Suspended directors of co-op banks to be barred from board elections

The board was disbanded in 2011 after directions from the RBI for being mired in losses to the tune of Rs 1,100 crore.

Written by MANASI PHADKE | Mumbai | Published: January 6, 2016 4:31:57 am

In what would be a blow to several politicians, especially from the Congress and the Nationalist Congress Party (NCP), the Bharatiya Janata Party (BJP)-led government on Tuesday decided to bar directors of mismanaged district cooperative banks from standing for re-election.

The decision will apply to all banks whose board of directors has been dissolved as per the Reserve Bank of India’s (RBI) directions and are facing inquiry for mismanagement of funds and illegal transactions. The dismissed directors will be ineligible to contest elections as a director not just in the concerned bank but in any other bank in the state for a total two terms.

The state cabinet approved an ordinance to amend the Maharashtra Cooperative Societies Act, 1960, to implement this decision. The file will now be sent to the Governor for final approval.

A senior state government official, who did not wish to be named, said, “We observed that after a board of a district cooperative bank was dissolved, followed by an inquiry, the same directors would once again get re-elected, and there was no real change in situation. There have also been complaints about impact on recovery because of the presence of these directors, and any court inquiries are not followed up regularly. This weakens the bank further.”

He added that district co-operative banks, which play a crucial role in financing of the agriculture sector, have become completely politicized, with recruitment, loans and other decisions completely controlled of a handful of politicians.

“This decision will help clean up the sector at a time when the state has been facing a major agrarian crisis,” the official said.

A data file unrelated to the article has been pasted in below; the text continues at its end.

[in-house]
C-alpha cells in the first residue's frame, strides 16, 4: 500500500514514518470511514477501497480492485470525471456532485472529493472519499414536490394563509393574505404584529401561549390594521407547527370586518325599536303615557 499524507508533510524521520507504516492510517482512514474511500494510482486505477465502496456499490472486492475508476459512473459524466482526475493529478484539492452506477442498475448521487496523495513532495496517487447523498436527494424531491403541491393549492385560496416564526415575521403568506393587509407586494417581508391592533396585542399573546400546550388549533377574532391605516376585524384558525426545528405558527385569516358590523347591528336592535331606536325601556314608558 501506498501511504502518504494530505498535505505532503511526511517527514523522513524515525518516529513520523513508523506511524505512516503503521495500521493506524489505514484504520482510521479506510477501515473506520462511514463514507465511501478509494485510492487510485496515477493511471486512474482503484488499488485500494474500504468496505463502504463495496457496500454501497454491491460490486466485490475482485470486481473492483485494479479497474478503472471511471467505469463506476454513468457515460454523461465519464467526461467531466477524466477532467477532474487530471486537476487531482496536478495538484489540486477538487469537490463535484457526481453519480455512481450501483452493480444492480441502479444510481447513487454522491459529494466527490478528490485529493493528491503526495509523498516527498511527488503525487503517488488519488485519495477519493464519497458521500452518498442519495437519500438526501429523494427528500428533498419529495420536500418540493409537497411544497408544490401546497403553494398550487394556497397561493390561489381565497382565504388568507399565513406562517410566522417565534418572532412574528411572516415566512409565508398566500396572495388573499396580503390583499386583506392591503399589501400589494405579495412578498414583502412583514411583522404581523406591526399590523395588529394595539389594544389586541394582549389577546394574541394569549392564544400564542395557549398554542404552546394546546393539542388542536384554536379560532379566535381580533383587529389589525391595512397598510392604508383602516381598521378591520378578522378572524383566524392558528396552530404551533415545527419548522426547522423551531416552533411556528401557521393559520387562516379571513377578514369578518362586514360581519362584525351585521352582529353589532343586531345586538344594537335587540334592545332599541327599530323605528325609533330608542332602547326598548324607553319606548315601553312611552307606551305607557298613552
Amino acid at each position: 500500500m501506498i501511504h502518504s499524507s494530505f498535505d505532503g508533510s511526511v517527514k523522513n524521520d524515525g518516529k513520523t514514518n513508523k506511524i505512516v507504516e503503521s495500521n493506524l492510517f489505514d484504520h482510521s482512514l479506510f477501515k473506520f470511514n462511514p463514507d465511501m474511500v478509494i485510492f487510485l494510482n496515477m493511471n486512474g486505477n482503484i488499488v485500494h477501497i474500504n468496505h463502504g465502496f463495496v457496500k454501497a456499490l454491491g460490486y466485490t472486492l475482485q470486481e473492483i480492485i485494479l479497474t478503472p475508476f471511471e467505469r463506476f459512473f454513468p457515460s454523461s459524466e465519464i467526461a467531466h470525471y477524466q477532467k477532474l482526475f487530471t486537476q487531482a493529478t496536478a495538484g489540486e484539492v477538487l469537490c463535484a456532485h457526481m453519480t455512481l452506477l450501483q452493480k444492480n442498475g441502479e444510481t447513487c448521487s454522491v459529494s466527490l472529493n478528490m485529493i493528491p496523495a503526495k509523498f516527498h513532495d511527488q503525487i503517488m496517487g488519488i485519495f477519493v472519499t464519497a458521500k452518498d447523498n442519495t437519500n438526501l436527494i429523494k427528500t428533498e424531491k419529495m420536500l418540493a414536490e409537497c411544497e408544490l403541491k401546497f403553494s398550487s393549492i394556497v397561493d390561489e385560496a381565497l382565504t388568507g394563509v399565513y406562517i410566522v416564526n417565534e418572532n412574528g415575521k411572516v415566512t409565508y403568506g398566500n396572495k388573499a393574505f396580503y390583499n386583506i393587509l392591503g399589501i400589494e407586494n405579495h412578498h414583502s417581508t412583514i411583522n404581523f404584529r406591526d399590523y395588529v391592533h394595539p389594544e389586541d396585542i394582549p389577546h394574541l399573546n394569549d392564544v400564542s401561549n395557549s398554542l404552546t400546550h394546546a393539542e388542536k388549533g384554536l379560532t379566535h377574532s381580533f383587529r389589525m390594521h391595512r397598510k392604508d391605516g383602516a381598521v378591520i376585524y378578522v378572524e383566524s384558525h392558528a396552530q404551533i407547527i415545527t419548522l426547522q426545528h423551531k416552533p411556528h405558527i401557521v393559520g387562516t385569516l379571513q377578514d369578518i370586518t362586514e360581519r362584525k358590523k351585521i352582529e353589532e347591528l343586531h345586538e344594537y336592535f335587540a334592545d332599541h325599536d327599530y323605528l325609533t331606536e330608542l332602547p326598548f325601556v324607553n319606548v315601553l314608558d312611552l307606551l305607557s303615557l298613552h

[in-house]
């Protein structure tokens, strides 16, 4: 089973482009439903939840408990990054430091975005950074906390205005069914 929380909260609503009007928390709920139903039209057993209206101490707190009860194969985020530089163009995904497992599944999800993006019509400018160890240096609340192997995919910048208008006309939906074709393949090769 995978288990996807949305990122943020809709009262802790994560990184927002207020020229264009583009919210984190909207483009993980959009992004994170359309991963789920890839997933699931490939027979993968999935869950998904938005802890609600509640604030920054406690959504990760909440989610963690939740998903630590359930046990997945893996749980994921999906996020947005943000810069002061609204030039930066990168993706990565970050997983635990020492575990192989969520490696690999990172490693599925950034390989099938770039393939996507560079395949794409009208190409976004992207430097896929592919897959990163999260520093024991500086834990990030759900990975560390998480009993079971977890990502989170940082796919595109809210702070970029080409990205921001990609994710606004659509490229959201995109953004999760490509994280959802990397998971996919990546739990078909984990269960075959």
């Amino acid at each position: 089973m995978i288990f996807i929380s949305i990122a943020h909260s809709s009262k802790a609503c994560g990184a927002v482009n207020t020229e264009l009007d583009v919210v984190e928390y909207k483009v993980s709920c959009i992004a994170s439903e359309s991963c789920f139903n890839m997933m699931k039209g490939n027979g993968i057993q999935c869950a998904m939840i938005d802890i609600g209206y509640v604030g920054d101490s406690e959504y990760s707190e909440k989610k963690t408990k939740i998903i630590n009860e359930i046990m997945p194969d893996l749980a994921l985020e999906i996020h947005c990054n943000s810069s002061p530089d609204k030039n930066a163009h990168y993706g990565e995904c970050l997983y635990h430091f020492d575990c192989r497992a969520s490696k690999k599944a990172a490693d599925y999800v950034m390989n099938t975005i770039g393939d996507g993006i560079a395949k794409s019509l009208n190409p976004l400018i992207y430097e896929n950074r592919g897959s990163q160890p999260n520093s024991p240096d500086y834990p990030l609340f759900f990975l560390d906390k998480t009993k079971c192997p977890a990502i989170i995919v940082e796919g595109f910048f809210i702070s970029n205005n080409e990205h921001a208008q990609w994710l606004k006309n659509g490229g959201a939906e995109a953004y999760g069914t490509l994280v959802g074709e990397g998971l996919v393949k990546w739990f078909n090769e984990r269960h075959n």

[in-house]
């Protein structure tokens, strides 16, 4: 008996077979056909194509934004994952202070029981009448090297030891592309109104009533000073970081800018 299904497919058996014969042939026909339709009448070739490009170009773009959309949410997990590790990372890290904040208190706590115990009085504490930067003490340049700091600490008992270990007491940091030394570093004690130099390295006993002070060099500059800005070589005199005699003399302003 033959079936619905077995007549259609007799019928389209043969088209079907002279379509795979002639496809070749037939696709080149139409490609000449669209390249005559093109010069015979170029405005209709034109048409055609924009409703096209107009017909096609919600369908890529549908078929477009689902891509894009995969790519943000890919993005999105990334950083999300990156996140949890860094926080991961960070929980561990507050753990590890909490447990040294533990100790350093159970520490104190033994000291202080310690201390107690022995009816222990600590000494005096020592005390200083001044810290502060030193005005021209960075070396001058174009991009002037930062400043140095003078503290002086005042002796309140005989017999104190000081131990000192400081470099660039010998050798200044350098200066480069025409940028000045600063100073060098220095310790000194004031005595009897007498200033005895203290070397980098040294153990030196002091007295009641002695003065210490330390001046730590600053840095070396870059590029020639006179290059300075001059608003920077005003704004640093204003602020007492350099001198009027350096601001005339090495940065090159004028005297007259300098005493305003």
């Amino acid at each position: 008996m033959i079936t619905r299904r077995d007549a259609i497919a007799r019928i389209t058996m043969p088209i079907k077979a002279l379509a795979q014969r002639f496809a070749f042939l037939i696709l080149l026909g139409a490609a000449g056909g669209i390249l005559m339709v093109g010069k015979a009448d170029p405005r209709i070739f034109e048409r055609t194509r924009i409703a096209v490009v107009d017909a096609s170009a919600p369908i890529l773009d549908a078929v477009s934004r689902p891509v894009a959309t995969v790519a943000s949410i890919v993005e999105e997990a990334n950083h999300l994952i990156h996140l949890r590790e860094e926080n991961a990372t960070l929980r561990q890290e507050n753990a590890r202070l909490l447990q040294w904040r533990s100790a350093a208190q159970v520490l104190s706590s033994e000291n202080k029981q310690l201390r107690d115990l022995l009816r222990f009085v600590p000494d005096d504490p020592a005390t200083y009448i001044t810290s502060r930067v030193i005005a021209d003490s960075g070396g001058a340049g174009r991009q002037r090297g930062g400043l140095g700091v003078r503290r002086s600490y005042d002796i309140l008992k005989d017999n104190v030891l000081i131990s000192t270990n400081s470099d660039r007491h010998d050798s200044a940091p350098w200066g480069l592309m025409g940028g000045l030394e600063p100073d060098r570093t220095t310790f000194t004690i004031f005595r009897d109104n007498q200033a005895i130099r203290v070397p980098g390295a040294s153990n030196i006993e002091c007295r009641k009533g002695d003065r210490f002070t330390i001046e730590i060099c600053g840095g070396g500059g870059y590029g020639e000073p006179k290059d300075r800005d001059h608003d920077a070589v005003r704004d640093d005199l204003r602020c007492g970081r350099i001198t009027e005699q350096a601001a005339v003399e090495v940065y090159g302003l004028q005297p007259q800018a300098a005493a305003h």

As per procedure, the RBI first gives an initial report to the errant district co-operative bank, giving time to the bank to set its affairs in order. If there is no improvement even after that, the RBI, under the Banking Regulation Act, gives directions to the district co-operative bank to implement certain measures of improvement. If it still fails to bring about a difference, a proposal for disbanding the board is then sent to the Cooperation Commissioner’s office.

The health of the district central cooperative banks in Maharashtra is currently very bleak, with 20 of the 31 banks reporting non-performing assets of more than 10 percent.

A majority of these banks are controlled by Congress and NCP leaders. Senior Congress and NCP leaders such as Ashok Chavan, Radha Krishna Vikhe Patil, Patangrao Kadam, and NCP’s Ajit Pawar, Vijaysinh Mohite Patil, Dilip Walse Patil have been actively involved in politics of the district cooperative banks. Interestingly, Pandurang Phundkar from the BJP and Shiv Sena’s Anandrao Adsul, who were on the board of the Maharashtra State Cooperative Bank with several other Congress and NCP leaders, including Pawar, may also be barred from contesting cooperative elections.

The board was disbanded in 2011 after directions from the RBI for being mired in losses to the tune of Rs 1,100 crore.

Senior cabinet minister Eknath Khadse, the only BJP minister to have interests in the district cooperative banks sector, was incidentally not present at Tuesday’s Cabinet meeting. Opposition party members criticized the move, saying it is purely political and aimed at weakening the Congress and NCP in the state.

A senior Congress leader said requesting anonymity, “It is a huge political death. Co-operative banks and the co-operative system has traditionally been a huge source of strength and finances for several Congress and NCP politicians. Instead of prohibiting all directors, the government must identify corrupt directors, prove the charges and then even take criminal action against them.”

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